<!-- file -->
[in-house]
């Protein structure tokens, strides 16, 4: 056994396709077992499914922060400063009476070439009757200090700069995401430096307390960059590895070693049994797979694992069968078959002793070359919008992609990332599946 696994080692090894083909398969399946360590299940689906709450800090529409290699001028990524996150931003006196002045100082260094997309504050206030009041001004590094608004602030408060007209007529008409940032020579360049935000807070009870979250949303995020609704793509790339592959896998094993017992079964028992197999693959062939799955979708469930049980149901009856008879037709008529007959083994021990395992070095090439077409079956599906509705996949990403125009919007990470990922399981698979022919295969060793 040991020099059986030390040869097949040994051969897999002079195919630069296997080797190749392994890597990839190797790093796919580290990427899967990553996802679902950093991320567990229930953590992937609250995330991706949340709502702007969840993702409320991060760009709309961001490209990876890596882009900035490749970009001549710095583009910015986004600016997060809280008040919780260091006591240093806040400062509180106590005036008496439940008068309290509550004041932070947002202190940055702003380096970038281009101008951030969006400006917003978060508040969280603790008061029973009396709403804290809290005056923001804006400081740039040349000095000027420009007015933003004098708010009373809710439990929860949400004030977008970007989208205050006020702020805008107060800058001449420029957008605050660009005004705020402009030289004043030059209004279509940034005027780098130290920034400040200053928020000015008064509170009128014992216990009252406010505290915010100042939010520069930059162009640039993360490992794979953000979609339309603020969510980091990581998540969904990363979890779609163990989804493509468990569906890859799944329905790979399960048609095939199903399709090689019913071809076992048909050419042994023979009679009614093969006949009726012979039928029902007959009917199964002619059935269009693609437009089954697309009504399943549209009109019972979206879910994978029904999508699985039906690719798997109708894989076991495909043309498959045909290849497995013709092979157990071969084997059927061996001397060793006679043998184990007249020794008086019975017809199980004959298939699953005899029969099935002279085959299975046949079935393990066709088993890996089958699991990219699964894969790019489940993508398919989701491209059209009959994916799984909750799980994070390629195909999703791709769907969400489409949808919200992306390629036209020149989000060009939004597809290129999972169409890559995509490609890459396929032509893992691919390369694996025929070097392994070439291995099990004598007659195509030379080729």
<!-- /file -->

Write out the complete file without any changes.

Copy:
[in-house]
């Protein structure tokens, strides 16, 4: 056994396709077992499914922060400063009476070439009757200090700069995401430096307390960059590895070693049994797979694992069968078959002793070359919008992609990332599946 696994080692090894083909398969399946360590299940689906709450800090529409290699001028990524996150931003006196002045100082260094997309504050206030009041001004590094608004602030408060007209007529008409940032020579360049935000807070009870979250949303995020609704793509790339592959896998094993017992079964028992197999693959062939799955979708469930049980149901009856008879037709008529007959083994021990395992070095090439077409079956599906509705996949990403125009919007990470990922399981698979022919295969060793 040991020099059986030390040869097949040994051969897999002079195919630069296997080797190749392994890597990839190797790093796919580290990427899967990553996802679902950093991320567990229930953590992937609250995330991706949340709502702007969840993702409320991060760009709309961001490209990876890596882009900035490749970009001549710095583009910015986004600016997060809280008040919780260091006591240093806040400062509180106590005036008496439940008068309290509550004041932070947002202190940055702003380096970038281009101008951030969006400006917003978060508040969280603790008061029973009396709403804290809290005056923001804006400081740039040349000095000027420009007015933003004098708010009373809710439990929860949400004030977008970007989208205050006020702020805008107060800058001449420029957008605050660009005004705020402009030289004043030059209004279509940034005027780098130290920034400040200053928020000015008064509170009128014992216990009252406010505290915010100042939010520069930059162009640039993360490992794979953000979609339309603020969510980091990581998540969904990363979890779609163990989804493509468990569906890859799944329905790979399960048609095939199903399709090689019913071809076992048909050419042994023979009679009614093969006949009726012979039928029902007959009917199964002619059935269009693609437009089954697309009504399943549209009109019972979206879910994978029904999508699985039906690719798997109708894989076991495909043309498959045909290849497995013709092979157990071969084997059927061996001397060793006679043998184990007249020794008086019975017809199980004959298939699953005899029969099935002279085959299975046949079935393990066709088993890996089958699991990219699964894969790019489940993508398919989701491209059209009959994916799984909750799980994070390629195909999703791709769907969400489409949808919200992306390629036209020149989000060009939004597809290129999972169409890559995509490609890459396929032509893992691919390369694996025929070097392994070439291995099990004598007659195509030379080729």